We had a great time presenting at our panel, All play and no work: (Re)defining play and work among forager children. Many thanks to all the presenters for their great papers, to our thoughtful discussant, Alyssa Crittenden, and to the wonderful audience, who asked many provocative questions.
We’ll be posting the abstracts from our respective talks shortly. In the meantime, if you are here and would like to talk to us, shoot us an email! email@example.com
Left to right: Adam Boyette, Rachel Reckin, Kate Ellis-Davies, Renee Hagen, Noa Lavi, Sheina Lew-Levy
Check out Camilla Morelli’s paper on the role of children in social change among the Matses of Peru! The full paper is available here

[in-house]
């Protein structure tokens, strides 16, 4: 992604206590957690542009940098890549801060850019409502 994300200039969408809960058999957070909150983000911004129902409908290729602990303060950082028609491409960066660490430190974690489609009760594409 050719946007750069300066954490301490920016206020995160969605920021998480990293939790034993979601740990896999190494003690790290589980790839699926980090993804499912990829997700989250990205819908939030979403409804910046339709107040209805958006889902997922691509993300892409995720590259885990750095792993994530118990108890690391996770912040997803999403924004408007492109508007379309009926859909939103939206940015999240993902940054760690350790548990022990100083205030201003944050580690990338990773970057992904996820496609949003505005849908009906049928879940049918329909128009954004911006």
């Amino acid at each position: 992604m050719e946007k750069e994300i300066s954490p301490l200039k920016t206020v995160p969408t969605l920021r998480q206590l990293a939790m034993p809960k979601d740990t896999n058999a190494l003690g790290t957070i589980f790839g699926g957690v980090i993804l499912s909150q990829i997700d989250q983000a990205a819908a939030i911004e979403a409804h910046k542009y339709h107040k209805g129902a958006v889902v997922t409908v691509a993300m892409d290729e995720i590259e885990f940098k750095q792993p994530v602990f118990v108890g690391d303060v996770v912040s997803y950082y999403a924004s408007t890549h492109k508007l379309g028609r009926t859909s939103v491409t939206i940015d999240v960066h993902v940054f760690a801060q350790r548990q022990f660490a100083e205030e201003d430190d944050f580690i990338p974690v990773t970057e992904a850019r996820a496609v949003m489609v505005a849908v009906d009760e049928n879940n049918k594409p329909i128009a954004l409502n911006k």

Abstract: This article examines radical social, cultural, and political changes taking place in Amazonia from the perspective of indigenous children and youth: a group who, despite their demographic prevalence, have received limited attention in the regional literature. Drawing on fieldwork with Matses people in Peru, I consider how children and youth are playing a critical role in the transition from a hunter-gatherer, forest-based society towards a riverine lifestyle that is increasingly engaged in trade, the market economy, and exchanges with chotac, or non-indigenous people. I argue that by engaging with their surroundings through playing and working, Matses children are becoming affectively attached to some parts of the world rather than others. This represents a purposeful shift from the lifestyle and worldviews of older generations and highlights how children are active agents who shape possible future directions of Matses society and transform the community’s relationships with the world. Accordingly, I propose a child-centred view of social change that seeks to demonstrate the implications of children’s creativity and agency for society at large and its future development.